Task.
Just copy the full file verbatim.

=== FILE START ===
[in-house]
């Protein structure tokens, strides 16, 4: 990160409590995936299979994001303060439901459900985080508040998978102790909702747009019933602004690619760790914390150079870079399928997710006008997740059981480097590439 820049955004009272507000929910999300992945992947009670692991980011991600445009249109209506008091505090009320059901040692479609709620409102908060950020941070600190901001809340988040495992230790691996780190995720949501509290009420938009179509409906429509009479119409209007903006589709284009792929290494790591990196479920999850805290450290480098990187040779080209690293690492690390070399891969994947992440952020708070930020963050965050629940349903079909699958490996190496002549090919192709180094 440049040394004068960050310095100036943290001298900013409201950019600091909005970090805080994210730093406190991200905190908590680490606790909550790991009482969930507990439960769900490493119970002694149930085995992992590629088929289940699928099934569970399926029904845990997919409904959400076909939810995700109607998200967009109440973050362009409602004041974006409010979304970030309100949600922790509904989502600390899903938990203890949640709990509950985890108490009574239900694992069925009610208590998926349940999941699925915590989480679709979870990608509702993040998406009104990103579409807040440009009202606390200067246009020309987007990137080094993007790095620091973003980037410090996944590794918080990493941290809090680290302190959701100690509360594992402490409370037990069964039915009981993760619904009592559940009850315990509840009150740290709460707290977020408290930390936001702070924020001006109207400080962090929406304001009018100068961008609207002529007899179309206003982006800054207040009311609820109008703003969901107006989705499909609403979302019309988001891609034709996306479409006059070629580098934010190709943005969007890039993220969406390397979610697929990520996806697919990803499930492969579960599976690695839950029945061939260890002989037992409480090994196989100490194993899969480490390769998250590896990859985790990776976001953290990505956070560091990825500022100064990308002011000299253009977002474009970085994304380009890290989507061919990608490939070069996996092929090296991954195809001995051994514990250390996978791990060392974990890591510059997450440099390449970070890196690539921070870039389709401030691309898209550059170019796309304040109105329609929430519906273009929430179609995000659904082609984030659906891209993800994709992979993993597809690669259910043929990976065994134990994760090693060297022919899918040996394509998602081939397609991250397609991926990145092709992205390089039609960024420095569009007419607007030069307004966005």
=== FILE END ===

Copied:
[in-house]
């Protein structure tokens, strides 16, 4: 990160409590995936299979994001303060439901459900985080508040998978102790909702747009019933602004690619760790914390150079870079399928997710006008997740059981480097590439 820049955004009272507000929910999300992945992947009670692991980011991600445009249109209506008091505090009320059901040692479609709620409102908060950020941070600190901001809340988040495992230790691996780190995720949501509290009420938009179509409906429509009479119409209007903006589709284009792929290494790591990196479920999850805290450290480098990187040779080209690293690492690390070399891969994947992440952020708070930020963050965050629940349903079909699958490996190496002549090919192709180094 440049040394004068960050310095100036943290001298900013409201950019600091909005970090805080994210730093406190991200905190908590680490606790909550790991009482969930507990439960769900490493119970002694149930085995992992590629088929289940699928099934569970399926029904845990997919409904959400076909939810995700109607998200967009109440973050362009409602004041974006409010979304970030309100949600922790509904989502600390899903938990203890949640709990509950985890108490009574239900694992069925009610208590998926349940999941699925915590989480679709979870990608509702993040998406009104990103579409807040440009009202606390200067246009020309987007990137080094993007790095620091973003980037410090996944590794918080990493941290809090680290302190959701100690509360594992402490409370037990069964039915009981993760619904009592559940009850315990509840009150740290709460707290977020408290930390936001702070924020001006109207400080962090929406304001009018100068961008609207002529007899179309206003982006800054207040009311609820109008703003969901107006989705499909609403979302019309988001891609034709996306479409006059070629580098934010190709943005969007890039993220969406390397979610697929990520996806697919990803499930492969579960599976690695839950029945061939260890002989037992409480090994196989100490194993899969480490390769998250590896990859985790990776976001953290990505956070560091990825500022100064990308002011000299253009977002474009970085994304380009890290989507061919990608490939070069996996092929090296991954195809001995051994514990250390996978791990060392974990890591510059997450440099390449970070890196690539921070870039389709401030691309898209550059170019796309304040109105329609929430519906273009929430179609995000659904082609984030659906891209993800994709992979993993597809690669259910043929990976065994134990994760090693060297022919899918040996394509998602081939397609991250397609991926990145092709992205390089039609960024420095569009007419607007030069307004966005």